Johnson & Johnson subsidiary Janssen-Cilag International has filed for approval to market a new once-daily drug for schizophrenia, paliperidone, with the European Medicines Agency.
Paliperidone uses a drug delivery technology developed by Alza, another J&J subsidiary, called OROS, which releases drug into the bloodstream steadily over a 24-hour period. J&J asked the US Food and Drug Administration (FDA) to approve the new drug last November.
The delivery technology is designed to avoid the peaks and troughs of drug levels in the blood that occur with other antipsychotics and, hopefully, lead to improved control of symptoms, although J&J has not yet reported any clinical data to illustrate this.
J&J already has a successful schizophrenia franchise with Risperdal (risperidone), but this product is jostling for market share in an increasingly crowded segment with drugs such as Eli Lilly's top-selling Zyprexa (olanzapine), AstraZeneca’s Seroquel (quetiapine) Pfizer's Geodon (ziprasidone) and Bristol-Myers Squibb's Abilify (aripiprazole).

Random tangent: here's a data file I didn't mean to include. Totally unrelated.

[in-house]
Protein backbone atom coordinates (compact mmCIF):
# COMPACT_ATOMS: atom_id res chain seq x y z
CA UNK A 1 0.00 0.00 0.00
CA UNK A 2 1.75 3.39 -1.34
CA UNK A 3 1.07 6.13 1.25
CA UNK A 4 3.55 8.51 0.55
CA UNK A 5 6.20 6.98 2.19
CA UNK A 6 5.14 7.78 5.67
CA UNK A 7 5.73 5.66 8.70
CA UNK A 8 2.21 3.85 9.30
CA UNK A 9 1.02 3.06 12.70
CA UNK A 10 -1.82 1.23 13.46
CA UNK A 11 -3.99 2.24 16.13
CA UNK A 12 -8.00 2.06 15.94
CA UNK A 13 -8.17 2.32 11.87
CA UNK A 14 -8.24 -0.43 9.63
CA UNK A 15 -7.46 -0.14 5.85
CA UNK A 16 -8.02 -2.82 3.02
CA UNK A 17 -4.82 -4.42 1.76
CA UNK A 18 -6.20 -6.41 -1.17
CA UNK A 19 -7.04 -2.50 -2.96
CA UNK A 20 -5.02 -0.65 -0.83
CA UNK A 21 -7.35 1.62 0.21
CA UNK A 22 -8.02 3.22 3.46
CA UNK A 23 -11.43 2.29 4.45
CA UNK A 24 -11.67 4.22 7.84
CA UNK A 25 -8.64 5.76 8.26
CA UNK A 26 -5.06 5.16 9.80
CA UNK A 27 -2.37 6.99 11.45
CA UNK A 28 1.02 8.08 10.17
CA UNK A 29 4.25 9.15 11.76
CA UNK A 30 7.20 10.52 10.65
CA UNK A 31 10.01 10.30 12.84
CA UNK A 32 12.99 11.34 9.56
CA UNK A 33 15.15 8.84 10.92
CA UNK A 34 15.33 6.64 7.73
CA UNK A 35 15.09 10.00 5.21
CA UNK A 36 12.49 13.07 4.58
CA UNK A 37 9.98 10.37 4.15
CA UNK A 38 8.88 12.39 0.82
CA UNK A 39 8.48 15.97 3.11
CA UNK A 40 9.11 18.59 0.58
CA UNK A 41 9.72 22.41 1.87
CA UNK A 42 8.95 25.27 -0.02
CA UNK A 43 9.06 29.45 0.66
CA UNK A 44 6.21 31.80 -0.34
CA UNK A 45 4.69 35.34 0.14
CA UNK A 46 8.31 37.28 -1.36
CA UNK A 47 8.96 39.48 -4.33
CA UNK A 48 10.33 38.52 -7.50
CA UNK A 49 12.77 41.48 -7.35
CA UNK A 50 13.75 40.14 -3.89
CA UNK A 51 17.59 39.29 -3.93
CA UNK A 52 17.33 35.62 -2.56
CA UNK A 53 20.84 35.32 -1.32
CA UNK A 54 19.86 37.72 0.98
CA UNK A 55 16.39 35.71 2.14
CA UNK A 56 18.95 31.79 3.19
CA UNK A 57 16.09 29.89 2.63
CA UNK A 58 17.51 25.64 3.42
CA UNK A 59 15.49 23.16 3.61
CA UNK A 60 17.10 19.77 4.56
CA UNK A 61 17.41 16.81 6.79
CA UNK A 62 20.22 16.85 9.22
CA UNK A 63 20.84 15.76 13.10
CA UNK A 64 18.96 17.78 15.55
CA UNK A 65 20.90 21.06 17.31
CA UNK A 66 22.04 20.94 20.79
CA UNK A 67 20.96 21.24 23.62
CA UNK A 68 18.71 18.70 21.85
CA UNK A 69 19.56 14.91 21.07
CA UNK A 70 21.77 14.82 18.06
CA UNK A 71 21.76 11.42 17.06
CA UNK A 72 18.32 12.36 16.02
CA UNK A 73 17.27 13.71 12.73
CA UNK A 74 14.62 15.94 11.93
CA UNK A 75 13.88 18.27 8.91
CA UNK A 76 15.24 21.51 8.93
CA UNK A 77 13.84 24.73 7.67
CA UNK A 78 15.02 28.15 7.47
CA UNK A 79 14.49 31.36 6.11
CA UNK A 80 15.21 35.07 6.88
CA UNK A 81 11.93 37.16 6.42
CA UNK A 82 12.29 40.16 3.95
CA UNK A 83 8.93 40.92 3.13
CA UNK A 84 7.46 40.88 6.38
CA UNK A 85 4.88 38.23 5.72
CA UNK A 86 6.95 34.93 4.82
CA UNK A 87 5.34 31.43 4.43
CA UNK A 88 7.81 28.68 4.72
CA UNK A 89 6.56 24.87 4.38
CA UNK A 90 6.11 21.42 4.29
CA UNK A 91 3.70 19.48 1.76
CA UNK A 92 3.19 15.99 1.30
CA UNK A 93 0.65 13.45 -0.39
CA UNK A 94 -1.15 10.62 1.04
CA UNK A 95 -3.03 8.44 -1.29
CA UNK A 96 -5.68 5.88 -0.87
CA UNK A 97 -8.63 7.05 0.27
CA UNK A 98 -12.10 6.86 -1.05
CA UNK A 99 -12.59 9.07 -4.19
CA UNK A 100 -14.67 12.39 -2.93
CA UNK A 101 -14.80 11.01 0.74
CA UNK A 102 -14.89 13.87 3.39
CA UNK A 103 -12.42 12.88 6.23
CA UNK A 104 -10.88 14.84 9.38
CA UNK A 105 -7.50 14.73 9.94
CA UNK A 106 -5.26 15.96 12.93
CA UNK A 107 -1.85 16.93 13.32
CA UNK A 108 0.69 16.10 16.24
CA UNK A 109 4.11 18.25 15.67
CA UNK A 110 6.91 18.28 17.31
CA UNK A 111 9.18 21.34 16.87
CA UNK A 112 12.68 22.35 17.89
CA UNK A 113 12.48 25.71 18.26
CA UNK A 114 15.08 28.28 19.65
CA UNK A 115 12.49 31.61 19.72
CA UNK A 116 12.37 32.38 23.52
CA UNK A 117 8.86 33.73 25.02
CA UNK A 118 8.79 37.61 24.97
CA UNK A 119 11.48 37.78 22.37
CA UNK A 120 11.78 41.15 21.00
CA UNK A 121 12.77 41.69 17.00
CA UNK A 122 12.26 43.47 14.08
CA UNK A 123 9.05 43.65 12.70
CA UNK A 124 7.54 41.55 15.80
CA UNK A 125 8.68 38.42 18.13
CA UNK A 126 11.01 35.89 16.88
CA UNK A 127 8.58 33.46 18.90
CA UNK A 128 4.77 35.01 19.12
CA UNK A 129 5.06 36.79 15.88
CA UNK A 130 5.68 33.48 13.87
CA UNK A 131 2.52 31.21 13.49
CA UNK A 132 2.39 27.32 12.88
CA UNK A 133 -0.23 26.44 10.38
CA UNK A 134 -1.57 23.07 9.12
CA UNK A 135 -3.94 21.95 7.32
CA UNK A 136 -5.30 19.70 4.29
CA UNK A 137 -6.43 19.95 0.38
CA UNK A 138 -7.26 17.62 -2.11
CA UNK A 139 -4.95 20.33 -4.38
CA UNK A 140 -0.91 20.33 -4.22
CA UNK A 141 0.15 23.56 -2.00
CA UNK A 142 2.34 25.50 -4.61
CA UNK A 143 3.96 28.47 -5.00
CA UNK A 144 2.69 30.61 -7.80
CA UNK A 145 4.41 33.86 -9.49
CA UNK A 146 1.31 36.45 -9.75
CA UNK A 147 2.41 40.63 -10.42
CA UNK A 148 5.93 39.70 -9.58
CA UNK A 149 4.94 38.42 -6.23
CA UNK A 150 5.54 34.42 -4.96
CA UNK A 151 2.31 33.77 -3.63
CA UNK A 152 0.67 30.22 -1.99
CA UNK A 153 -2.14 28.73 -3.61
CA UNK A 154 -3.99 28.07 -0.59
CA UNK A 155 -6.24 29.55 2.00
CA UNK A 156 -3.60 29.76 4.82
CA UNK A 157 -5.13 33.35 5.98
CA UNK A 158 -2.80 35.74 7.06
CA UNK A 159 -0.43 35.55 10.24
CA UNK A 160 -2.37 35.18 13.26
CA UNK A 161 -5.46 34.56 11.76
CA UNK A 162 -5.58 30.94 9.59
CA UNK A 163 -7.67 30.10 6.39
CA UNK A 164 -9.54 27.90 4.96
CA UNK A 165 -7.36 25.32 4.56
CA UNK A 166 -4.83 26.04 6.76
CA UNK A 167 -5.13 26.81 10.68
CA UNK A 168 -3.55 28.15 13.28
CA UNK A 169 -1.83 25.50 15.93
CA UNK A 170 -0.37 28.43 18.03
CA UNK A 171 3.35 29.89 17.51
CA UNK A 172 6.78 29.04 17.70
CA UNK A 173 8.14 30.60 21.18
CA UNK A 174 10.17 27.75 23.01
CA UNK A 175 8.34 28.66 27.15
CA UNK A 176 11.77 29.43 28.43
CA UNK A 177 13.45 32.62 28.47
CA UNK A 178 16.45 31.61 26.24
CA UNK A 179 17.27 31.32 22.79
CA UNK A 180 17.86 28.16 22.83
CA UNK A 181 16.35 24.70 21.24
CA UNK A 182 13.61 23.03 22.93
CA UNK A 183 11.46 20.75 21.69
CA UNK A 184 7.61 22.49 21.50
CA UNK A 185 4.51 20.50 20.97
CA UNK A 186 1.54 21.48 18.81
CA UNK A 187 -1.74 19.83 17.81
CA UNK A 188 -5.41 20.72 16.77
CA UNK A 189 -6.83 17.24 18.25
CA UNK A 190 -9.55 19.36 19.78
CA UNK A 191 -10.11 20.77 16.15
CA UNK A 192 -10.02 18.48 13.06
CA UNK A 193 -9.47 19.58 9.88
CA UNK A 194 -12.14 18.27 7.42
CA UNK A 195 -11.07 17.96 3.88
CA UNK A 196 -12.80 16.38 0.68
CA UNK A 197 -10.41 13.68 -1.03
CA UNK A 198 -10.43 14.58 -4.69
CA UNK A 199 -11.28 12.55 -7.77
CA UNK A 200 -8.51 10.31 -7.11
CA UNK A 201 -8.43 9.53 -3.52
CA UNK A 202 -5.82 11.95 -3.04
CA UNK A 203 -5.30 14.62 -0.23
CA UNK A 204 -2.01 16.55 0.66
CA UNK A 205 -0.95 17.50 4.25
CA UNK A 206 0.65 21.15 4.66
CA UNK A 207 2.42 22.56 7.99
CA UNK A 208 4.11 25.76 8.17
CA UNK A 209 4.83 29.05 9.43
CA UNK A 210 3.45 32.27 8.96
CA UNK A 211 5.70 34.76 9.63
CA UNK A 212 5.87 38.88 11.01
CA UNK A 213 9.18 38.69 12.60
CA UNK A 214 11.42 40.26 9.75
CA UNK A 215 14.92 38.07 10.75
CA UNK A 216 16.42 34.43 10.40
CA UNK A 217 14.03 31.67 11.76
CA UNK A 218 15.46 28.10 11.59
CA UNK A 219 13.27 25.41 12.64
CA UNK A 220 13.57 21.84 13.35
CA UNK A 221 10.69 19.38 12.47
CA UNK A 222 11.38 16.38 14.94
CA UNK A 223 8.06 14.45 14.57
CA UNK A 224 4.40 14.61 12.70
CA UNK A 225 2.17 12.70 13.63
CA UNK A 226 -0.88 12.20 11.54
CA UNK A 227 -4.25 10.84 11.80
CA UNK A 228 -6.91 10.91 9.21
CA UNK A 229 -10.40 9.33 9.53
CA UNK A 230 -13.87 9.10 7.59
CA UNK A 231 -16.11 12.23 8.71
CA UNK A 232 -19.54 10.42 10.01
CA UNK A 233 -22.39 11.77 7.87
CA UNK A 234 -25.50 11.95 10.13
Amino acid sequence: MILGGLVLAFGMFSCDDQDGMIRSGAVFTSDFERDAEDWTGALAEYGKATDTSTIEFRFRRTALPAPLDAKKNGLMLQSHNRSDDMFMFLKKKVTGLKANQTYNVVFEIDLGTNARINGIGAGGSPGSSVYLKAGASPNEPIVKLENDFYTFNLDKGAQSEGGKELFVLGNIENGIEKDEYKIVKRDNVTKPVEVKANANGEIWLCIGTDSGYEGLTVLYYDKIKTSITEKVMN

Sales of Risperdal climbed 21% to $1.01 billion in the first quarter of this year, having brought in $3.6 billion in 2005 as a whole. But the product could face generic competition as early as next year in the important US market, and paliperidone would help J&J support its schizophrenia franchise in the event of a tail-off in sales of its older brand.
Plans for reorganising pharma R&D?
Meanwhile J&J reportedly told its employees late last week of plans to divide its pharmaceuticals group into three major disease or therapeutic clusters, each with its own research and development focus, according to a report in the New York Times.
The three clusters will be: central nervous system, pain, infectious disease, metabolism, cardiovascular and primary care; immunology, cancer and biotechnology; and virology.
The company said the reorganisation was intended to create ''greater synergy'' between its research activities and their commercial possibilities, and comes shortly after J&J reported a 2.2% decline in pharmaceutical sales in the first quarter of 2006, as a result of generic competition to its painkillers Duragesic (fentanyl) and Ultracet (tramadol) and the antifungal Sporanox (itraconazole).